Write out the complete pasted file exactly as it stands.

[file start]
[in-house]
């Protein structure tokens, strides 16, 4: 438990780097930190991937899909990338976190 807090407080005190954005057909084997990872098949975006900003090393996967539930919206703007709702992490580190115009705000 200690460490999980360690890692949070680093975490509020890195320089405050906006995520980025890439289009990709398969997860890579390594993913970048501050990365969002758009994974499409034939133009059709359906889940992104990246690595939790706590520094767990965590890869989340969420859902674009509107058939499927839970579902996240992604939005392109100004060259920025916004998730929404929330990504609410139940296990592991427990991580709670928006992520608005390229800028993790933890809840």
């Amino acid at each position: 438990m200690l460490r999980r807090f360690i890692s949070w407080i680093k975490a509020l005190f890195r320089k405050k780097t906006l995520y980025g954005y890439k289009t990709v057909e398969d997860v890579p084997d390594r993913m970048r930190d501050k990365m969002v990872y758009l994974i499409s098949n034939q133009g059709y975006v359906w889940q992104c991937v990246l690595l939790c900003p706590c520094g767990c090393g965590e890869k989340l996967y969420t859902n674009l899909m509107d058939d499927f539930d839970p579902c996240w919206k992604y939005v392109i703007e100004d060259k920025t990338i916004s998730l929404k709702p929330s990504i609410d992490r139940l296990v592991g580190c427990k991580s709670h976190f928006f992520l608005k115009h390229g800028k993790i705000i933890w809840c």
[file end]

[in-house]
């Protein structure tokens, strides 16, 4: 438990780097930190991937899909990338976190 807090407080005190954005057909084997990872098949975006900003090393996967539930919206703007709702992490580190115009705000 200690460490999980360690890692949070680093975490509020890195320089405050906006995520980025890439289009990709398969997860890579390594993913970048501050990365969002758009994974499409034939133009059709359906889940992104990246690595939790706590520094767990965590890869989340969420859902674009509107058939499927839970579902996240992604939005392109100004060259920025916004998730929404929330990504609410139940296990592991427990991580709670928006992520608005390229800028993790933890809840």
């Amino acid at each position: 438990m200690l460490r999980r807090f360690i890692s949070w407080i680093k975490a509020l005190f890195r320089k405050k780097t906006l995520y980025g954005y890439k289009t990709v057909e398969d997860v890579p084997d390594r993913m970048r930190d501050k990365m969002v990872y758009l994974i499409s098949n034939q133009g059709y975006v359906w889940q992104c991937v990246l690595l939790c900003p706590c520094g767990c090393g965590e890869k989340l996967y969420t859902n674009l899909m509107d058939d499927f539930d839970p579902c996240w919206k992604y939005v392109i703007e100004d060259k920025t990338i916004s998730l929404k709702p929330s990504i609410d992490r139940l296990v592991g580190c427990k991580s709670h976190f928006f992520l608005k115009h390229g800028k993790i705000i933890w809840c």